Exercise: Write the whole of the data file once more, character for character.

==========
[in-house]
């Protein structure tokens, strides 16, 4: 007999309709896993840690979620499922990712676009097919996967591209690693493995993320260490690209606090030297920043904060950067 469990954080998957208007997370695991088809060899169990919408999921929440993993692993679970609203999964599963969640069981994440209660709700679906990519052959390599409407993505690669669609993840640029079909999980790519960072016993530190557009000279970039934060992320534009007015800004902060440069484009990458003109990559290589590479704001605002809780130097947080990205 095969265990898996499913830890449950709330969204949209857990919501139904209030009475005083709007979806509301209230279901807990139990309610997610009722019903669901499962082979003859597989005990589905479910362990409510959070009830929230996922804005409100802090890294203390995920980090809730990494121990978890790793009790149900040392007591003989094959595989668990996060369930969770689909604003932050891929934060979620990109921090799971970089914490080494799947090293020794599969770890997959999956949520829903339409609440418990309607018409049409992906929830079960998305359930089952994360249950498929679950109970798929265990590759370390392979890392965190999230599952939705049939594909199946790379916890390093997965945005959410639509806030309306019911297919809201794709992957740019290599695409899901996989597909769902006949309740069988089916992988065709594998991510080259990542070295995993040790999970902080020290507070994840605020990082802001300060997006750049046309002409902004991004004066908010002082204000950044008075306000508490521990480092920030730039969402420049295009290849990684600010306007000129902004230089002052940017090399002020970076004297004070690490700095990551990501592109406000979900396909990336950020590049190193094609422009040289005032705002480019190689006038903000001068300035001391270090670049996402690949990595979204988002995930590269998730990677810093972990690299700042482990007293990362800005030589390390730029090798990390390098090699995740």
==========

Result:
[in-house]
């Protein structure tokens, strides 16, 4: 007999309709896993840690979620499922990712676009097919996967591209690693493995993320260490690209606090030297920043904060950067 469990954080998957208007997370695991088809060899169990919408999921929440993993692993679970609203999964599963969640069981994440209660709700679906990519052959390599409407993505690669669609993840640029079909999980790519960072016993530190557009000279970039934060992320534009007015800004902060440069484009990458003109990559290589590479704001605002809780130097947080990205 095969265990898996499913830890449950709330969204949209857990919501139904209030009475005083709007979806509301209230279901807990139990309610997610009722019903669901499962082979003859597989005990589905479910362990409510959070009830929230996922804005409100802090890294203390995920980090809730990494121990978890790793009790149900040392007591003989094959595989668990996060369930969770689909604003932050891929934060979620990109921090799971970089914490080494799947090293020794599969770890997959999956949520829903339409609440418990309607018409049409992906929830079960998305359930089952994360249950498929679950109970798929265990590759370390392979890392965190999230599952939705049939594909199946790379916890390093997965945005959410639509806030309306019911297919809201794709992957740019290599695409899901996989597909769902006949309740069988089916992988065709594998991510080259990542070295995993040790999970902080020290507070994840605020990082802001300060997006750049046309002409902004991004004066908010002082204000950044008075306000508490521990480092920030730039969402420049295009290849990684600010306007000129902004230089002052940017090399002020970076004297004070690490700095990551990501592109406000979900396909990336950020590049190193094609422009040289005032705002480019190689006038903000001068300035001391270090670049996402690949990595979204988002995930590269998730990677810093972990690299700042482990007293990362800005030589390390730029090798990390390098090699995740």